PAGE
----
As usual, I’m left with lots of questions. What of political correctness? Have many young people had enough of it because it has gone too far? If they have, is there a better way to teach an appropriate level of sensitivity to others? Or can nothing ever be taken seriously?
What does it say about Holocaust education? Given the fact that the world considers Jewish blood to be cheap, maybe the message is wrong? Should kids should be taught more about all the other minorities who were persecuted and murdered by Hitler (oh, and in addition to the gays, gypsies and mentally ill, six million Jews were killed)? Instead of a Holocaust museum in Los Angeles, it’s the very generic “Museum of Tolerance”. Or perhaps Gen Xs and Ys who have never known war or tragedy cannot begin to fathom the magnitude of a tragedy like the Holocaust?
I’ve been listening to Triple J for many years; I don’t like the commercial stations with their fast-talking DJs, lots of ads and short playlists. Listening helps keep me in touch with young people today, and the young person within me. Switching off is not the answer. But a response like I’ve seen scares me. We (as a nation) are doing something wrong if this response is typical of the values of our next generation.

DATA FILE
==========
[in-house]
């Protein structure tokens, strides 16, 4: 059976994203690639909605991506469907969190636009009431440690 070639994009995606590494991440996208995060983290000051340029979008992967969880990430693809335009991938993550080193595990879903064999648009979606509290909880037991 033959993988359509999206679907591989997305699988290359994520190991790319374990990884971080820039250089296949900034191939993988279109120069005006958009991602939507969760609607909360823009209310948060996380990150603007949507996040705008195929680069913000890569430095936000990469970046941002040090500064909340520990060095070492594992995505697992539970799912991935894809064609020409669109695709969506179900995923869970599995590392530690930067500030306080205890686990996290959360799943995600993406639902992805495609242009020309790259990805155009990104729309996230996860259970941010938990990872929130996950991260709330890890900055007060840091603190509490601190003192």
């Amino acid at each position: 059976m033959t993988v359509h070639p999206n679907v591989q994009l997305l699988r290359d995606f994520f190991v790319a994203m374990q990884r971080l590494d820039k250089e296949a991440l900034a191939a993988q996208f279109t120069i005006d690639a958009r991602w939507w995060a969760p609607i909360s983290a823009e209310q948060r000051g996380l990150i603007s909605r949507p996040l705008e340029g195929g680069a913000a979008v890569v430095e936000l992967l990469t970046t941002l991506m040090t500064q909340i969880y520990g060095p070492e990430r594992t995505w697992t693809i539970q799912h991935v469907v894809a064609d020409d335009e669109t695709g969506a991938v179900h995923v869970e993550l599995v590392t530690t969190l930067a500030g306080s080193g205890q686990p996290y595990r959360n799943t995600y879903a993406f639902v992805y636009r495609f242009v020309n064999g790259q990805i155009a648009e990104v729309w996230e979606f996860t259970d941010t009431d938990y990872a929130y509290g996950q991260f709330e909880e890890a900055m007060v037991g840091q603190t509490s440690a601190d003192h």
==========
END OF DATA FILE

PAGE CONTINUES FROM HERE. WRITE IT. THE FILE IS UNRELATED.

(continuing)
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Great post. Unfortunately what you have just highlighted is a prevailing attitude towards. Jews that has been nurtured by the self hating left wing and secular Jews who can not cope with religious Othodoxy. They want to change Judaism, wipe out centuries of tradition and Halacha and live by their own 'modern' rules. They will blame orthodoxy for their stuffed up lives and seek to undermine and ridicule the basic principles of life and integrity which Judaism stands on.
We are all being brain washed by slick marketing campaigns that do not touch on the human elements of compassion and principles.
Perhaps, as a Lubavitcher you shouldn't be listening to triple J and/or the type of music and values it has to offfer and show case in the first place? Trying to establish a genuine connection with someone or a group doesn't mean adopting their values, music preferences etc. Quite the contrary actually…
Here is the response from the ABC to my formal complaint:
Dear Mr Werdiger
Thank you for your email concerning triple j Breakfast presenter Tom Ballard’s comments made on Thursday 9 August during a segment with co-presenter Alex Dyson and guest comedian Alan Brough.